Growing MASSIVE Onion Bulbs

Onions are a popular plant in most gardens. They can be started from seed or onion sets. You can plant them deep to create scallions or “Spring Onions” for early harvest, or plant them shallower to let them grow into thick bulbs you can use all year round.

As simple as they might seem, some techniques will make all the difference when it comes to enjoying a big onion harvest.

If this is your first time growing onions, or you’ve been underwhelmed by your past harvests, you need to try these tips to give you a bountiful onion harvest this year.

Tip 1: Companion Planting with Nightshades

Companion Planting with Nightshades

Onions do very well when companions are planted in the same gardening bed with nightshade plants like tomatoes and peppers. There are several reasons for this, starting with the way the two types of plants develop their root base.

Onions tend to have shallow roots that draw nutrients from the upper layers of the soil. Whereas tomatoes, peppers, and other nightshades tend to create deep root systems. This keeps the two plants from directly competing, even if you plant a row of onions within 12 inches of a row of peppers.

They both share similar fertilizing needs at the same time of year. Early on onions benefit from nitrogen to help develop their green grass-like tops. Peppers and onions also benefit from nitrogen in the early stages of development to grow the kind of thick foliage they need to prevent their fruits from suffering sunscald.

The foliage of nightshade plants also helps shade the soil, to keep it from drying out. Not only does this help onions draw up the moisture they need, but it also helps keep the soil soft so onion bulbs can expand to their maximum potential.

As a bonus, the odor of onions also helps deter common night shade pests. Allowing the two plant species to grow together as happy companions.

Pro Tip

If you’re going to plant onion sets deep for harvest, be sure to water the soil before harvesting. This will reduce the risk of root damage to the tomatoes and peppers when you pull the deep-planted scallion out of the soil.

Tip 2: Change Your Fertilizing Strategy with the Season

Change Your Fertilizing Strategy with the Season

Onion’s fertilizing needs change as the season progresses. Especially if you’re growing onions from seed, rather than sets.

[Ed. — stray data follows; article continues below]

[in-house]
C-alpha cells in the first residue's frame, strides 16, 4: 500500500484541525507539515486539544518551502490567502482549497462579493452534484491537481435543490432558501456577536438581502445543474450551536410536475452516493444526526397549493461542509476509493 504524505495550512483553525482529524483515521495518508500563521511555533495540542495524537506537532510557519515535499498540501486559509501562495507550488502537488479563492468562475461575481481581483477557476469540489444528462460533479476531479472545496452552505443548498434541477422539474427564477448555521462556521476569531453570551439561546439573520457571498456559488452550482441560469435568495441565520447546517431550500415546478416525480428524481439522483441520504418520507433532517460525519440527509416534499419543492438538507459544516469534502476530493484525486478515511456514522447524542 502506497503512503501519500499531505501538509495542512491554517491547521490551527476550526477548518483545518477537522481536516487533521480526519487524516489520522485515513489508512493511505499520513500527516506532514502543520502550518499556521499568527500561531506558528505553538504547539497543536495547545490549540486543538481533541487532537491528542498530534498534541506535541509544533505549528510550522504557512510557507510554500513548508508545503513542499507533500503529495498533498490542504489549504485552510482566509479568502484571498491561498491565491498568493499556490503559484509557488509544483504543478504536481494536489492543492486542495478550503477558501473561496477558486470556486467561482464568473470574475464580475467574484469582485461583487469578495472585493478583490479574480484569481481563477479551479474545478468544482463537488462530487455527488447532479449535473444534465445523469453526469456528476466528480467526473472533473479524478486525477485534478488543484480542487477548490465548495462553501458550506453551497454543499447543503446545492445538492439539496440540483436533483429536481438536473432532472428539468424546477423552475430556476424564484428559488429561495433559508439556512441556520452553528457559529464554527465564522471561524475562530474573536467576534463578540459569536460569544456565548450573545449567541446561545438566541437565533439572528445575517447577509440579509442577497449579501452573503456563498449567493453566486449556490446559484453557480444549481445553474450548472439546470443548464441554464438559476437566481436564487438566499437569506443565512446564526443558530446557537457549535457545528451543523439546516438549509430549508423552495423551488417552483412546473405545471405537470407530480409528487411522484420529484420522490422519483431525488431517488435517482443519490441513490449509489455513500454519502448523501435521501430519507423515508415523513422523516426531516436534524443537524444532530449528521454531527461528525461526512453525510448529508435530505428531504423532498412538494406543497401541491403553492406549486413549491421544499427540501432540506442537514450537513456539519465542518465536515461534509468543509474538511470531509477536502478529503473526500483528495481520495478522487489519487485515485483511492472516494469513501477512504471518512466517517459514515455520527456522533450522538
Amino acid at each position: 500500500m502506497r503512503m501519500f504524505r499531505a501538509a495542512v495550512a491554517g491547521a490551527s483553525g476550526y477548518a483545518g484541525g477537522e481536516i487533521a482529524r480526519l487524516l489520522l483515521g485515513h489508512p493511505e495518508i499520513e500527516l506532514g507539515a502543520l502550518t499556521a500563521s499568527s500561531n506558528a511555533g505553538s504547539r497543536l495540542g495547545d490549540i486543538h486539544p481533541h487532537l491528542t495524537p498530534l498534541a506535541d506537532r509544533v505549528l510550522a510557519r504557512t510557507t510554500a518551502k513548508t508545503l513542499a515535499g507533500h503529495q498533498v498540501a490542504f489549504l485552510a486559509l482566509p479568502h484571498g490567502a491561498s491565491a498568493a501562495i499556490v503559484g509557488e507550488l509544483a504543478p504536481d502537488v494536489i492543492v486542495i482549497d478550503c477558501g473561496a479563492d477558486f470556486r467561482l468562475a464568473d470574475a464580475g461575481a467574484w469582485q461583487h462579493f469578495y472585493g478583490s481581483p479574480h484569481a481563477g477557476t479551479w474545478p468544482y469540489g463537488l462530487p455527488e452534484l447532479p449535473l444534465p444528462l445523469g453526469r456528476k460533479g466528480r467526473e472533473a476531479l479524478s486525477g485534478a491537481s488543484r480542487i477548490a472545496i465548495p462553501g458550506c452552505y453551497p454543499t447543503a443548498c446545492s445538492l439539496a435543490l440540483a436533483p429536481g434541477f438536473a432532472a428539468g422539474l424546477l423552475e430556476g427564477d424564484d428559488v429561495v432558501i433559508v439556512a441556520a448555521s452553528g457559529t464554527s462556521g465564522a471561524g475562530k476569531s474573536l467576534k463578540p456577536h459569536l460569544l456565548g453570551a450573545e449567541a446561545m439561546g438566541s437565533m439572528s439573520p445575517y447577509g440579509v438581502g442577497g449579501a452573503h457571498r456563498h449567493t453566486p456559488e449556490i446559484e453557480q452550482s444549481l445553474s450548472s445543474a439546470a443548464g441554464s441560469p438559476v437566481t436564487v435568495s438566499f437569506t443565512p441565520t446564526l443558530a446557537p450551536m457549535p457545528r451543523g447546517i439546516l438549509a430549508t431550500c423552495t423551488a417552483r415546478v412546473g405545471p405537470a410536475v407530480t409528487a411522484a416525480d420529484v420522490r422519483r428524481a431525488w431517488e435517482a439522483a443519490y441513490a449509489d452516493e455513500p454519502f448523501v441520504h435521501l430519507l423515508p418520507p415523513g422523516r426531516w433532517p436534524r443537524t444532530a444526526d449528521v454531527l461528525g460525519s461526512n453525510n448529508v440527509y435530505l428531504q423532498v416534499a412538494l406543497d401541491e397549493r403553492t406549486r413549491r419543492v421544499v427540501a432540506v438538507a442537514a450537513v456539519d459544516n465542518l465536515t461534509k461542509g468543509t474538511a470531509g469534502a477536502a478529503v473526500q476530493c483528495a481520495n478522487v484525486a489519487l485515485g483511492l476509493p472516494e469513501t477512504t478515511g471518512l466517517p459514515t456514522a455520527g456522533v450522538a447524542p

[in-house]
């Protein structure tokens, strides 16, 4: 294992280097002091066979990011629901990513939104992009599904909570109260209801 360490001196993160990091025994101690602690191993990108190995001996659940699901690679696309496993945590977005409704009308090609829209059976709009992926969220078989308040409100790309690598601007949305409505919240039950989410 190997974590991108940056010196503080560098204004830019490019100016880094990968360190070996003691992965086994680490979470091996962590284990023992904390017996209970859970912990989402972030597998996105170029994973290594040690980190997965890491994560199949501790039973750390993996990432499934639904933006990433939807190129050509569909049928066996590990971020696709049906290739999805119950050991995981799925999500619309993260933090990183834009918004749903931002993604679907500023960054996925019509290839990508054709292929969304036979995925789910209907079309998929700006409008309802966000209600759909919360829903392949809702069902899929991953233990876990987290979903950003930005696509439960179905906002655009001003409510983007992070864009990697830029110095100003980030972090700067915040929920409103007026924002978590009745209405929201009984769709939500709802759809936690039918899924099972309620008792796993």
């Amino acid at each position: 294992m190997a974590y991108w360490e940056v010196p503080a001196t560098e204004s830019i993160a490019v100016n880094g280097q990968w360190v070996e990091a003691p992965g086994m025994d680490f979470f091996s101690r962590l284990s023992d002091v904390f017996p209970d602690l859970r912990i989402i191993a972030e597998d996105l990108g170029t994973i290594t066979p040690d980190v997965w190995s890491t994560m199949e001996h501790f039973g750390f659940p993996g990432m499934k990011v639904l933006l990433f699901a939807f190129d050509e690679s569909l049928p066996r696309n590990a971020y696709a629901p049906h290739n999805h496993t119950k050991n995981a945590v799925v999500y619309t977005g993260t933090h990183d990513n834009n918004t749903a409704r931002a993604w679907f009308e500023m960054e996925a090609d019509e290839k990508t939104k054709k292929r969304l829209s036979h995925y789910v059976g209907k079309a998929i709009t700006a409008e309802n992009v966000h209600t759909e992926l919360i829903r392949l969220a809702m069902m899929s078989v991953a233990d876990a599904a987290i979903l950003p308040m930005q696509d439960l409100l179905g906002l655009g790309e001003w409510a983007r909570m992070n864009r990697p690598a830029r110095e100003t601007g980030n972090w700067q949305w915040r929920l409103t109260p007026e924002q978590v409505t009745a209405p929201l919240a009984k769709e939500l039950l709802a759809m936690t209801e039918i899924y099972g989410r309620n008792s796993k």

This process starts early in the spring when you’re preparing your planting beds. Onions grow best in soil with pH between 6.0 and 7.0 in soil that is loose with a high volume of organic matter. Then you can augment the soil with a phosphorus-rich fertilizer, which promotes good root development.

If you’re companion planting with nightshades, additional soil phosphorus will also promote flowering and fruit setting.

After planting your onion seedlings or sets, you want to side-dress the rows with additional phosphorus-rich fertilizer (like superphosphate and potassium sulfate). Do this again in July with food that’s good for growing bulbs, without nitrogen, so you get big bulbs instead of too many leaves.

Pro Tip

If you’re growing onions from seeds and transplanting seedlings into the bed, you can also add a little bio-available nitrogen to the planting bed. This will give the onion seedlings the little boost of nitrogen they need to rapidly develop strong, green tops.

You don’t want to use a delayed-release nitrogen fertilizer, as too much nitrogen in the peak of the growing season encourages the onions to put their energy into top growth when you want them to be developing large bulbs.

Tip 3: Follow The Best Watering Schedule

Watering onions during their initial two to three months is crucial. Neglecting proper watering in this timeframe can result in undersized bulbs and diminished flavor.

Watering schedule details: